• real authorization check (just before performing real action, also should be reported to audit table)

Every web application is by default a multi-threaded application where multiple users can operate on same data at the same time, but nothing is addressed in templates and best practices:

  • simple proactive check for uniqueness of some field (e.g. customer name) does not work in multi-user/multi-threaded environment (would require blocking, queuing of inserts/updates on app server level, possibly message/command bus). Your colleagues may be inserting same records at the same time
  • trying to insert same customer twice, in parallel, or updating same customer record in two separate threads parallel would cause concurrency exception or doubled customer in database
  • data in UI is never up-to-date because basic templates have no active AJAX controls and building AJAX controls is pain in the ass in ASP.NET (yes they work, only for very basic, unrealistic scenarios)

If you are familiar with ASP MVC templates and typical ASP MVC techniques you know that they don’t address almost any of this classic problems we face in production environment. Templates are good only for school classes to learn basics. But it’s not only templates. If you face any of these problems you end up searching StackOverflow because there are no answers in Microsoft’s documentation for ASP nor in their recommended practices documents. Well, there are answers but only if you already know them and know what to search for (e.g. search particular function by name for description). There are some hidden functions or attributes which we learn about only because somebody else found them before and gracefully put them in StackOverflow.

No OOP in ASP MVC

So, there is no single place to check if something went wrong at production in standard ASP MVC templates. Let’s say a button is disabled or web form is not saved due to validation error. As you can see from my text above bug can happen in one of many validation/state/authorization levels which are all interconnected. In typical situation there is no single class/file to look for error/bug/problem. Not to mention multi-threaded (but every web app is multi-threaded!) and/or distributed systems (every web app on Azure, with more than one node is distributed). Most templates and tutorials are wrong and against OOP principles. This is not software to improve in continuous way. This is not software to maintain cheaply and efficiently. What’s funny (or not) this architecture is encouraged and recommended by Microsoft. Validation for one UI screen is spread in several files and classes, even in case of simple one model. Madness.

Other open questions that templates and recommended practices don’t answer:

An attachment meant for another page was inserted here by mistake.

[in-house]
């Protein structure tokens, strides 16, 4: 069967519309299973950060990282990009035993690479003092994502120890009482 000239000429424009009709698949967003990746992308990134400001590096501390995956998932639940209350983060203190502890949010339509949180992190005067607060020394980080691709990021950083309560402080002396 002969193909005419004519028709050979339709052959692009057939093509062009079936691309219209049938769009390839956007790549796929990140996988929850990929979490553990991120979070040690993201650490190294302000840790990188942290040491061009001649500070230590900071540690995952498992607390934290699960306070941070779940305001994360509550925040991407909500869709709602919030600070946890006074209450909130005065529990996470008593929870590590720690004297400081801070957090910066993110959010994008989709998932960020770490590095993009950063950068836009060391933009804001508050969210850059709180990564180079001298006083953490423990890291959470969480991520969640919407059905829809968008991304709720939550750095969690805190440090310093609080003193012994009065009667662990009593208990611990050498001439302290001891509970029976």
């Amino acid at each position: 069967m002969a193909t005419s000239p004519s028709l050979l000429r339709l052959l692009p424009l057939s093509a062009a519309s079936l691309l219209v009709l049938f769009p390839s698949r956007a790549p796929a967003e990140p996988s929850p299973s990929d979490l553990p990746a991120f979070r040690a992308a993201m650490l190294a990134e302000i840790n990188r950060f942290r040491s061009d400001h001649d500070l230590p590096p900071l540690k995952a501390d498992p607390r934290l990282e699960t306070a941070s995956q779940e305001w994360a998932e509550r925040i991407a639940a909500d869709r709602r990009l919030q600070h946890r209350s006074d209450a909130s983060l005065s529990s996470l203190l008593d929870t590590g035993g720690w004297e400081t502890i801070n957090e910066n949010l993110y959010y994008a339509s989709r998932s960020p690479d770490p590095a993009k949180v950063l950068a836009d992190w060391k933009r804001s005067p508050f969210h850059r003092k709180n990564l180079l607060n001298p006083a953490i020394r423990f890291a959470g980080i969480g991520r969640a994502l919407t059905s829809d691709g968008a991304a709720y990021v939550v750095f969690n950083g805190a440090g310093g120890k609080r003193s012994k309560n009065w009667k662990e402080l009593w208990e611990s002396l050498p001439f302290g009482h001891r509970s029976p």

• is model a model only for Code First database creation/migration procedures or full validation/state manipulation system
  • if model has all business logic in attributes and functions located in the same model class, why would you need separate business logic layer then ?
  • or maybe we should move some of business logic to model binding or insert just before saving to database ? or all of logic (and keep model as simple DTO with no attribute decoration?)
  • but what about basic validation conditions like Required if we require data only in one state and not require in other state? (yes, one can create conditional Required version of attribute, but it then conflicts with database NOT NULL constraint)
  • if only some validation is located in model and other validation checks is located somewhere else then why do we call it Object Oriented Programming and we say we really care about Separation of Concerns ? Seems we don’t
  • if we agree that some basic validation is in model as attributes, and some validation is in other classes/places how to set a clear rule saying which is an attribute-based validation and which is extended one to go to some other areas of application structure ?

Summary of challenges

So let’s summarize most interesting business and technical challenges that we’re missing in typical multi-layer web templates, documentation and best practices:

  • clear one place for data validation rules (what validation goes where and why)
  • clear one place for state machine rules (what we can do in certain entity state)
  • clear one place for authorization check rules (what can we do having particular role)
  • basic multi-threading rules (concurrency in saving data with certain data and state)

These challenges are not extraordinary or rare. These are basic rules for a web application for multiple users. Show me one web commercial system, where you have no entity states, no roles nor authorization, single thread, only simple data validation in model. Show me one. We can solve these challenges by buying some commercial MVC framework or creating it ourselves or maybe you find several opensource pieces and put them together. But don’t you dare use standard templates and techniques for commercial purposes.

In the next article I will try to address some of these issues by creating real code.

Thanks for reading 🙂

Dominik Steinhauf

CEO, .Net developer, software architect at Creative Yellow Solutions (formerly Indesys)

If you need help with your software project, or need customized software for your company, contact me at: dominik.steinhauf (at) cys.biz.pl